The Science Behind “Earthing” (and Why You Still Need to Wear Shoes on Your River Trip)
Shoes. They may not be the first thing you think about when you consider floating down the Colorado River under the desert sun. In fact, you’re likely imagining your toes dangling off the side of the boat to skim the green water, or stuck deep into some silty mud on the riverbanks.
There’s a reason that your feet might long to be free in the wild. And there’s also a reason that it’s important to bring some solid footwear along with you on your river adventures. We’ll talk about both of those reasons (and give you some good footwear suggestions) in this blog.
The origin of shoes
By looking at the “robusticity” of the tiny toe-bones of ancient human remains, scientists been able to determine a rough estimate for when humans started wearing shoes: about 40,000 years ago.
That’s a long time ago: before the Epic of Gilgamesh was written, before humans domesticated wolves into dogs, before humans even started the foray into agriculture. In fact, it’s around the same time that modern humans made their way to the European continent.
But, when considered on the geological timeline, 40,000 years ago is just the blink of an eye. It’s only about a 5th of the total amount of time that humans have been alive, which begs the question: what did we do for that 160,000 years before we wore shoes?
Earthing: a weird new trend or just going back to our roots?
If you’ve spent some time hanging out with river-runners, backpackers, rock climbers, and other outdoor-hippie folk then you’ve almost surely met someone who, on principle it seems, doesn’t wear shoes. While these shoeless ones’ calluses may be rock hard, their demeanor is likely on the soft side. They might even try to evangelize to you about the power of “earthing”.
While it might be easy to dismiss these barefooted preachers as a bit lost in the ethers, there’s actually a growing amount of science behind the idea that being barefoot in nature is really good for you. One scientific study concluded that the “research suggests that this disconnect [between human feet and the earth] may be a major contributor to physiological dysfunction and unwellness.” Another study showed that ‘grounding the human body’ during sleep could reduce cortisol levels, and another found that just one-hour of contact with the earth could “restore blood flow regulation.”
Is it so hard to believe? Our species did, after all, evolve as a barefooted one. Our ancestors walked across entire continents before they ever strapped leather to their heels. The rest of our body adjusted to these constant, barefoot migrations: you can see it in the design of our legs and our hips, in the very way that we walk upright.
And, as anyone who’s been out in the wilderness in a lightning storm probably knows, there is an electrical charge to the earth that our bodies plug into. Why wouldn’t it influence our psisiology?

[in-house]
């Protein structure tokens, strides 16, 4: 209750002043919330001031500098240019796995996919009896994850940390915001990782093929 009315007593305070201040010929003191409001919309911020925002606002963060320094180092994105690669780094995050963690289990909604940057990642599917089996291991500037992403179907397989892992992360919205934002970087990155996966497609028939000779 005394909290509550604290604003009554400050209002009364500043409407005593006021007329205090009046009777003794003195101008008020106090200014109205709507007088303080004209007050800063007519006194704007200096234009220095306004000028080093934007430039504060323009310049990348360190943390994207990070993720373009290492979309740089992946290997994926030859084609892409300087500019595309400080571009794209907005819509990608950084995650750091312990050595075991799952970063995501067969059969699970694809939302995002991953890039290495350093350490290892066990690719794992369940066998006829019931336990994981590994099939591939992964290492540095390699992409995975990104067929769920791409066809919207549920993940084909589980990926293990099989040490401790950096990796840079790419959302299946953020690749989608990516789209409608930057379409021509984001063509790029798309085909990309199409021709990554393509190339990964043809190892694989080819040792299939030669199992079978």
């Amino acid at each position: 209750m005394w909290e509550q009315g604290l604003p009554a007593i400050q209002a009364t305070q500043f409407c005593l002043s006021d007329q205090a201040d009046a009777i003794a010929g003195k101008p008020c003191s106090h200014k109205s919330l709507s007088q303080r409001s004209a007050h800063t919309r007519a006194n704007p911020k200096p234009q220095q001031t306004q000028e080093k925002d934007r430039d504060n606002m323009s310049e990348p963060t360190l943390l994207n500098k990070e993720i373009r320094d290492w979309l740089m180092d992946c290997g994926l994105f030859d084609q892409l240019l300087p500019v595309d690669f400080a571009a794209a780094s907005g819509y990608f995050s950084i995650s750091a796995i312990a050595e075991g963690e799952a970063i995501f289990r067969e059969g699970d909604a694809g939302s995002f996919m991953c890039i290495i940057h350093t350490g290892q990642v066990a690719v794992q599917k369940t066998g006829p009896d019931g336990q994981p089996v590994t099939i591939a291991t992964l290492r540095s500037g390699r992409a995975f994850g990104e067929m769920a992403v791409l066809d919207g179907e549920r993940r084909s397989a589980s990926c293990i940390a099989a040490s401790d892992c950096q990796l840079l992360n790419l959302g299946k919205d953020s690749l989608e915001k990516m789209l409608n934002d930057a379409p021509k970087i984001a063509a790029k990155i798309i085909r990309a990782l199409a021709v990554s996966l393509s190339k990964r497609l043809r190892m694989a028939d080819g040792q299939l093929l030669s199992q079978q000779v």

Add to all of this the subjective sense of well being that we all get when we walk across the grass barefoot on a summer day, and it’s easy to understand how “earthing” has caught on.
But it’s cold outside, and I have to go to work, and I love my shoes. . .
Most of us are not about to walk outside on the city streets in our bare feet. And with good reason. Our feet may long for the bare grass, but we live in a world of perils: splinters, sidewalk cracks, broken glass, and a million obstacles on which to stub your toes. Also, even if our ancestors were used to walking barefoot, we are not. We don’t have the calluses or even the proper walking form.
This remains true on a river trip. You’ll definitely want to do a bit of “earthing,” but you’ll want a pair of hiking boots to help you navigate the rocky trails and you’ll want a pair of water-friendly sandals for traction in a sloshing boat and protection from the sticks that protrude from the riverbed.
Some shoe suggestions from Holiday
Here’s the footwear we’d suggest packing for your next river trip:
- A pair of light-weight hiking boots. That doesn’t mean your punk-rock combat boots, or your steel toed work boots. We’re talking something that’s breathable, with good tread, and a sturdy, supportive heal.
- Water-sport shoes. This doesn’t mean flip-flops (although an extra pair of those is fine to bring along as well). We’re talking something with a few straps to keep it locked onto your foot. Otherwise, your footwear will quickly fall off to face the rapids all on its own. While we aren’t really into recommending particular brands, a lot of the guides love their Chacos.
Easton Smith is a Local Wasatch Front resident and writer. He spends his time community organizing, rock-climbing and playin’ some mean banjo. For more writing from Easton, check out his organizing collective’s blog “Brine Waves” here or stay tuned for future loggings in River Currents.